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CMA Tightens Grip on Market Intermediaries with Increased Capital Requirements

The Capital Markets Authority (CMA) is shaking things up in Kenya’s financial sector with proposed new regulations that raise the bar for market intermediaries. This move, aimed at boosting investor confidence and revamping the market as a whole, requires these intermediaries to hold a higher minimum amount of readily available cash and liquid assets.

Investment Banks Feel the Squeeze: Previously content with a minimum of Sh30 million, investment banks will now be required to hold at least Sh50 million in liquid capital. This new threshold could force some consolidation within the sector, with smaller players potentially merging or exiting the market altogether.

Fund Managers Double Down: Fund managers won’t be spared either. Their minimum liquid capital requirement has been doubled from Sh5 million to Sh10 million, ensuring they have a more robust financial cushion to manage client investments.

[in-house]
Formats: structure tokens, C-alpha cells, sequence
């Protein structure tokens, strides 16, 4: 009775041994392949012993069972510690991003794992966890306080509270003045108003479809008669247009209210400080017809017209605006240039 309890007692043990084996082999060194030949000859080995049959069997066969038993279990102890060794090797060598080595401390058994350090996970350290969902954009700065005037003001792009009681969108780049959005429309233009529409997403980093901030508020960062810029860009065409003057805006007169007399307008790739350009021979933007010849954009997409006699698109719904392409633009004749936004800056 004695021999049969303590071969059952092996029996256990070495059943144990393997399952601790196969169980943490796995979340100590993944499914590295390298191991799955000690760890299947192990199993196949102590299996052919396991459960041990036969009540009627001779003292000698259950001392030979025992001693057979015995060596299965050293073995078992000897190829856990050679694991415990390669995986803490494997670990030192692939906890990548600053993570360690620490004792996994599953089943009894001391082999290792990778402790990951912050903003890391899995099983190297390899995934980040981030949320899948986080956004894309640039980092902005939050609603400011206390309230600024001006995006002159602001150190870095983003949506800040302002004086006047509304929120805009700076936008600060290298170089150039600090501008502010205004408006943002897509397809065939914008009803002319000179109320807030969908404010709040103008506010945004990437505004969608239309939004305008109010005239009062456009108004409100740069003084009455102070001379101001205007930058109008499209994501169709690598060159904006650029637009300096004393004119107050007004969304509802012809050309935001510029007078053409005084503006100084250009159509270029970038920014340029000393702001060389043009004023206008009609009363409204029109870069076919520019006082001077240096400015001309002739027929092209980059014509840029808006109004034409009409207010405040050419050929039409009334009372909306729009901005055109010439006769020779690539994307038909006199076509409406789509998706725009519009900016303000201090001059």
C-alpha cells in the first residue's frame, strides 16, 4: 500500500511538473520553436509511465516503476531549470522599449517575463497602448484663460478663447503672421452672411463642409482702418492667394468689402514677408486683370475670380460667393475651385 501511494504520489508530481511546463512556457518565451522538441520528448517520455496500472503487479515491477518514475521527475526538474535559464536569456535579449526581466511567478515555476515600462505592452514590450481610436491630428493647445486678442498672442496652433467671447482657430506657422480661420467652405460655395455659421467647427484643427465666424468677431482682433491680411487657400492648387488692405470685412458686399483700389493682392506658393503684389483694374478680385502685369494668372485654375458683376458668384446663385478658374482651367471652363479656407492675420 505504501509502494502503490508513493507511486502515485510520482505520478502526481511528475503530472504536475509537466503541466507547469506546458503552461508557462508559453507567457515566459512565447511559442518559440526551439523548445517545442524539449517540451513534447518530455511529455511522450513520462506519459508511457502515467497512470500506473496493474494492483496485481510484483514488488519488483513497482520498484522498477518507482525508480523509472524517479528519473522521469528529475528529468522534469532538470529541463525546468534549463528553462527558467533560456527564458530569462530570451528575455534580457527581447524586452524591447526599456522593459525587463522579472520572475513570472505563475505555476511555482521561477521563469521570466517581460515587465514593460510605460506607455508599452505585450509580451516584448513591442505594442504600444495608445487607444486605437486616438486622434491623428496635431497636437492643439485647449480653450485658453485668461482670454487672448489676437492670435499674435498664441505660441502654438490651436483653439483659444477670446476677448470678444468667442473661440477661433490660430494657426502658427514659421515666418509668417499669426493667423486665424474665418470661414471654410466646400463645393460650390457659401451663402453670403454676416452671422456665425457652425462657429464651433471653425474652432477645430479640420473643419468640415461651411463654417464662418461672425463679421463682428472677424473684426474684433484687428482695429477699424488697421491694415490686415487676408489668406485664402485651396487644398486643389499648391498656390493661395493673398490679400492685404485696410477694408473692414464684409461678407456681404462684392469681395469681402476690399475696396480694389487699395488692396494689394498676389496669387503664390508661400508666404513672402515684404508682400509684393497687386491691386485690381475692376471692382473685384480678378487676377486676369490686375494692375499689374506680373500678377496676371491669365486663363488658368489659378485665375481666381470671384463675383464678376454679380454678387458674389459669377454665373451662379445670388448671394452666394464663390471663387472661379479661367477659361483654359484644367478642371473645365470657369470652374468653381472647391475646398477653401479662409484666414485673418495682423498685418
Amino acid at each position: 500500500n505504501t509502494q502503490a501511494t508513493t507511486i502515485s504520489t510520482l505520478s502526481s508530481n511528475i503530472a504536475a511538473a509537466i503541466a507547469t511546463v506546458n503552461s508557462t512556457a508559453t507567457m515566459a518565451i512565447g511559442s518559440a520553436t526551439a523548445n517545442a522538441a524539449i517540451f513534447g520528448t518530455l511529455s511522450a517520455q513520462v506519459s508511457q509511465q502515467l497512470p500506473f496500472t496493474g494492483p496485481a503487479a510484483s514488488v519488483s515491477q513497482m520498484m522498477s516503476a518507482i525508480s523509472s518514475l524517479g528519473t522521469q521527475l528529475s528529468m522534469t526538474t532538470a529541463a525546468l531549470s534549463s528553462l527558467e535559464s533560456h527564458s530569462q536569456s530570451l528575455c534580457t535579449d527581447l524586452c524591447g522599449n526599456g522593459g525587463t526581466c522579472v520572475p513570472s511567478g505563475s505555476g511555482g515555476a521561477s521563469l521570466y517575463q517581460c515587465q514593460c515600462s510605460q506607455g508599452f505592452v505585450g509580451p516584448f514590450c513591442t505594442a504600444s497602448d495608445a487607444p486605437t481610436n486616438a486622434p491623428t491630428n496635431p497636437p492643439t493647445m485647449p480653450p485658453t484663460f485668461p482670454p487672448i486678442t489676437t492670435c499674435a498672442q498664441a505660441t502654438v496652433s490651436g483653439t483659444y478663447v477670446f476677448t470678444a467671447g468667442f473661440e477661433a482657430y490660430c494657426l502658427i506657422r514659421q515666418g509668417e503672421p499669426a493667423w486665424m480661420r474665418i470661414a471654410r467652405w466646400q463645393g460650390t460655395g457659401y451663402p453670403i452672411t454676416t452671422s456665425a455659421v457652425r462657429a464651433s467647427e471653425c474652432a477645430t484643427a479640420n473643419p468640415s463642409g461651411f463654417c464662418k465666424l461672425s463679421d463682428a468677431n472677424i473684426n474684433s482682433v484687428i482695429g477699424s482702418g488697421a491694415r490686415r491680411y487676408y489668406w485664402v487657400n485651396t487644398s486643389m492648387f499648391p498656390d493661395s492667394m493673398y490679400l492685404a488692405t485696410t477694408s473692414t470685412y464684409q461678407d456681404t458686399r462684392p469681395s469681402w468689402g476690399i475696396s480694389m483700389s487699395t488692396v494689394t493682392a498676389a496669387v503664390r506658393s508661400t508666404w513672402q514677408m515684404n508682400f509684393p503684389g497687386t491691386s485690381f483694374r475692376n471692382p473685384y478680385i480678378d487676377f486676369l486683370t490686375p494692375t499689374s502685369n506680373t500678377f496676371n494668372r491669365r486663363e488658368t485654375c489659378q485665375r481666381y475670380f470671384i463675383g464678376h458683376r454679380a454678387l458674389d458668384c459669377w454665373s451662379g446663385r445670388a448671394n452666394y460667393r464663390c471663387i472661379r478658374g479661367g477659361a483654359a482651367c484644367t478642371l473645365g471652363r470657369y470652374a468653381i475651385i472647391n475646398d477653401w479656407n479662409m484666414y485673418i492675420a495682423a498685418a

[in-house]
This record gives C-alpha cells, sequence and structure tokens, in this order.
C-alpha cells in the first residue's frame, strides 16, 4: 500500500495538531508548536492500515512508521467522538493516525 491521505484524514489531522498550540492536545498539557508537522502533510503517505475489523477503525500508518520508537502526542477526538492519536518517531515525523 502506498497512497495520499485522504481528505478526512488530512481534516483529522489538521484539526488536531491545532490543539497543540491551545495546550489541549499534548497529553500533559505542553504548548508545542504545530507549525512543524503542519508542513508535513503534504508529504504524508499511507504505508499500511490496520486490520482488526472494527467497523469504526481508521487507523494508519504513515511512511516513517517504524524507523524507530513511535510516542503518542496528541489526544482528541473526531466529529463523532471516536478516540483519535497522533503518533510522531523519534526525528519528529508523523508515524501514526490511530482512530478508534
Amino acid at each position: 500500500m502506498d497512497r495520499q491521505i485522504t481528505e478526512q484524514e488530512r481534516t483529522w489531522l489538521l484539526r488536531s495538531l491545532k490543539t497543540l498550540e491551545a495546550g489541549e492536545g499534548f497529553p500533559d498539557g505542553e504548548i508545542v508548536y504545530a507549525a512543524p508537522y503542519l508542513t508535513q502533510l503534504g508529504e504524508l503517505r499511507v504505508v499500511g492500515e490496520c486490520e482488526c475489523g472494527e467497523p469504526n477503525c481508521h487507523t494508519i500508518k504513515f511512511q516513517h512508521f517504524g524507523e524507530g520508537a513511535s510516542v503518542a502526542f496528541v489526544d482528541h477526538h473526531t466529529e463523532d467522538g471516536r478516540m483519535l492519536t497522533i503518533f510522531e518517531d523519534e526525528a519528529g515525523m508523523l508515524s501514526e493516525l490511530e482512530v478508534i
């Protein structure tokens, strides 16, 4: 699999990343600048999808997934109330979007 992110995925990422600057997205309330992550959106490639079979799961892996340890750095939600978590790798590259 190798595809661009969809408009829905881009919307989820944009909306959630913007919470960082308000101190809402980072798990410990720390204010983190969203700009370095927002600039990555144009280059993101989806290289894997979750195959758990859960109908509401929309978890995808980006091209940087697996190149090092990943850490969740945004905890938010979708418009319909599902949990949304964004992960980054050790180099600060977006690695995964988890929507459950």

New Kids on the Block Get Schooled: Previously exempt from such requirements, several intermediaries like broker-dealers, forex brokers, money managers, and REIT managers will now face new capital thresholds. Broker-dealers, who act as both client representatives and independent traders, will need a hefty Sh50 million, while online forex brokers will require Sh30 million. Even money managers, trustees, custodians, and REIT managers won’t escape the new rules, with a minimum of Sh5 million in liquid capital becoming mandatory.

Why the Shakeup? The CMA’s goal is clear: a more stable and secure financial market. By requiring intermediaries to hold more readily available cash, they aim to mitigate potential risks and ensure these institutions have the resources to weather any financial storms. This, in turn, could instill greater confidence among investors, potentially attracting new players and capital into the Kenyan market.

Public Weighs In: The CMA has opened the floor for public participation on these proposals, giving stakeholders a chance to voice their opinions before the regulations are finalized. Whether these new requirements will create a more secure environment or stifle innovation in the market remains to be seen. One thing’s for sure: the Kenyan financial landscape is about to get a significant makeover.

photo source: Google

By: Montel Kamau

Serrari Financial Analyst

14th March, 2024

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